Notable cartographic expeditionsEdit

  • LY 361-380: While not truly a single, cohesive expedition, these 19 years are often referred to as a "period of rapid expansion," following the founding of Ship in 360. During this time, eight villages- Kurok, Frinn, Toobay, Olek, Pritt, Shipsister, Jump Village, and Tanq- were founded. It was during this period that the East Isles and Jump Isle were first added to the map, and the full extent of the coast of First Land was established. It was also then that the east coast of the southern tip of Near Land was charted.
  • LY 849-853: An expedition led by Captain Midd sailed (roughly) east from Ship, discovering Midds Land in 850, where they founded the village of Ristar. For the next three years, both the coast and interior of the continent were explored and mapped. While sailing was involved, this expedition marked the first time a flying wagon was used by the general public, loaned to the explorers by Sorreters. It was during this period that people began to think it was time for the the entire planet to be mapped, at least roughly.
  • LY 853-860: The first exploratory expedition to exclusively utilize flying wagons. The continent mapped was not given a name at the time, but when it began to be settled in 930, it was given the name Elbienel, which was derived from the letters LBNL, which stood for "Last But Not Least." Though it was not the last continent on the Land to be discovered or mapped, it was the last on which settlements were established.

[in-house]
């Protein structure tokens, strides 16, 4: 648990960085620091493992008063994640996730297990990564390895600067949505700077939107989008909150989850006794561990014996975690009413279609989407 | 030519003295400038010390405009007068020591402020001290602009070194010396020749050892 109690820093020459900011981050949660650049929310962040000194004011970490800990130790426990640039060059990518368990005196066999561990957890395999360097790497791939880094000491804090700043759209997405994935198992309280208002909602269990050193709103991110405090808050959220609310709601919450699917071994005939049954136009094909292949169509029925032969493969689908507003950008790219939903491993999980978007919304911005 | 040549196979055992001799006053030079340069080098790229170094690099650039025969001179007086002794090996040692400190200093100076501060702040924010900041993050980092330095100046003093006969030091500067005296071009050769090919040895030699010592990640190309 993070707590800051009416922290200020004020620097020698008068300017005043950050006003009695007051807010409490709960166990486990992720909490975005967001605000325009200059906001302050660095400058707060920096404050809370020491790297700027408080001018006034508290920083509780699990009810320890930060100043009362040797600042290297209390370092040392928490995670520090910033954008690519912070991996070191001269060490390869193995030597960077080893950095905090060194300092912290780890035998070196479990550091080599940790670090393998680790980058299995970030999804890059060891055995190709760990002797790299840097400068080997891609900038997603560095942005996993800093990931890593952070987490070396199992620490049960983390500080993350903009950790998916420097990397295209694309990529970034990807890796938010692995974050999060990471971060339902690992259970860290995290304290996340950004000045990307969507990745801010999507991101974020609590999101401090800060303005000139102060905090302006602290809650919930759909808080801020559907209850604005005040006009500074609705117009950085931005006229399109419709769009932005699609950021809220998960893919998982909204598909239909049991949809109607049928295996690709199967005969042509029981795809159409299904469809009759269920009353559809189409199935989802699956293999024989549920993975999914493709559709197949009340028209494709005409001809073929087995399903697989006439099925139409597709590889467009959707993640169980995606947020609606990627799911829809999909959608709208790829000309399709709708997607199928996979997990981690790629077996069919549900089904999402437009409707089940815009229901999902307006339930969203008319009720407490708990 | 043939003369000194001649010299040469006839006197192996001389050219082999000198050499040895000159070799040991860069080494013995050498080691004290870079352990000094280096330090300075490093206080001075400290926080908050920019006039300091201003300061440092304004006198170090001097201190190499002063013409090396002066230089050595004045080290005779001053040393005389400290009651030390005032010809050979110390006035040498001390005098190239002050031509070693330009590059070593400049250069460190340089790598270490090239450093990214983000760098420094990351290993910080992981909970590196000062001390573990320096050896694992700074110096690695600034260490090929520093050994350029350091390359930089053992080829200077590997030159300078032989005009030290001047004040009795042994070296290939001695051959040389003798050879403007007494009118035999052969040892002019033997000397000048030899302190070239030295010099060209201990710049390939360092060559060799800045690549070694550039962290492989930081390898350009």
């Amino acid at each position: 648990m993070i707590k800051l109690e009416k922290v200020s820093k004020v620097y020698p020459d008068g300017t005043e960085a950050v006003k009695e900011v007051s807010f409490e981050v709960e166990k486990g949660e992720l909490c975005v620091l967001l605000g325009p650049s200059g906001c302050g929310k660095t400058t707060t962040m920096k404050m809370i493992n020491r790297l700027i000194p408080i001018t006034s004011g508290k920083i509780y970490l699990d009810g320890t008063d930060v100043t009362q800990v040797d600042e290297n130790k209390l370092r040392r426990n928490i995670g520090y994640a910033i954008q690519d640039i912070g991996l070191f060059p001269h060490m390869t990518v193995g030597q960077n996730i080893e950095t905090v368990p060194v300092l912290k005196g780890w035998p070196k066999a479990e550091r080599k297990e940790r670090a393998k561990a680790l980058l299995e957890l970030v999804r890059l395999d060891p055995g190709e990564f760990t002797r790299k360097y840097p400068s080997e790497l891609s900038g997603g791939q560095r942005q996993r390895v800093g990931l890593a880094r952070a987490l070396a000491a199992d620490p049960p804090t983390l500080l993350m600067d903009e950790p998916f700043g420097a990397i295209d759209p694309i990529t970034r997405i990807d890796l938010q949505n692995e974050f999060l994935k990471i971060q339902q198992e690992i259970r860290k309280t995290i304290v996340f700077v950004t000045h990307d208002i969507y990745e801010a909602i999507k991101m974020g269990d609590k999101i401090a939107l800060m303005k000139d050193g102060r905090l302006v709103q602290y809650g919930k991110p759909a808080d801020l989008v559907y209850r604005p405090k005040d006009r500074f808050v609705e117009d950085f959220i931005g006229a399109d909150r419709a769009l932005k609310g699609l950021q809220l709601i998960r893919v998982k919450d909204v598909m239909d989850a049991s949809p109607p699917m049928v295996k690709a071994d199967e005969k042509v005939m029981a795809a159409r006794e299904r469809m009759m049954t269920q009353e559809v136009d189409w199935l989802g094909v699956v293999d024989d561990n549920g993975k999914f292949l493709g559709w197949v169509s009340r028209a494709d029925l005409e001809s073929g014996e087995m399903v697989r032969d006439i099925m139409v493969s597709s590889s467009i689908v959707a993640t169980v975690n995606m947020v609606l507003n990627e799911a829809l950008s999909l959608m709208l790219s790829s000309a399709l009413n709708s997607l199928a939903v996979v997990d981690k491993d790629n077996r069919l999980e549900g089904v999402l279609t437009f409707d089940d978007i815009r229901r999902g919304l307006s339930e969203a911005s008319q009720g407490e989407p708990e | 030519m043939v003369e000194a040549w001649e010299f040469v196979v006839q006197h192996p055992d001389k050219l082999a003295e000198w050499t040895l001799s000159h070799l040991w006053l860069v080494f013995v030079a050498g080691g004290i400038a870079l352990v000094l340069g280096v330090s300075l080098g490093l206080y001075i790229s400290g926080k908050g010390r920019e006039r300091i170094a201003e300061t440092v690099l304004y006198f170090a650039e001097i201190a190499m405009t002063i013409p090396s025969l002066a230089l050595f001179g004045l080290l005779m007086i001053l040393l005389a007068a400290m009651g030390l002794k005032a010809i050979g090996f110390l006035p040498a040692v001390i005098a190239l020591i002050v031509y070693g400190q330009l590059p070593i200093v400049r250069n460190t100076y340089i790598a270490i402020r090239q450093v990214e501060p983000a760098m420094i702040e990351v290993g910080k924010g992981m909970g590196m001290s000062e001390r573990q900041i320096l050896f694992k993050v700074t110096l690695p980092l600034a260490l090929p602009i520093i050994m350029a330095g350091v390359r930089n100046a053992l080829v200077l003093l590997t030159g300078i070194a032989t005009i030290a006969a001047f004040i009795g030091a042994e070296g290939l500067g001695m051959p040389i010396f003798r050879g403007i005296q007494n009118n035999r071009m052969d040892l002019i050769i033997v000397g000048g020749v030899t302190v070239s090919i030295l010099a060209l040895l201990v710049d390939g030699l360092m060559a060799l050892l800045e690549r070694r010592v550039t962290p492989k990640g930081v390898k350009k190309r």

• LY 858-860: An expedition sailed south from Shipsister, and discovered Atlast Land in 859. A village called Temporaneous was established there, but soon after abandoned. In 860, the expedition discovered First Ice (a continent surrounding the South Pole, though it's not commonly thought of as a continent, as it is considered unsuitable for human habitation).
  • LY 871-873: An aerial expedition mapped a continent which was not given a name at the time, but when it began to be settled in 922, it was given the name Far West. It technically lies within the Eastern Hemisphere of the map of the world, but its name derives from the fact that settlers sailed west from First Land and Near Land to reach it.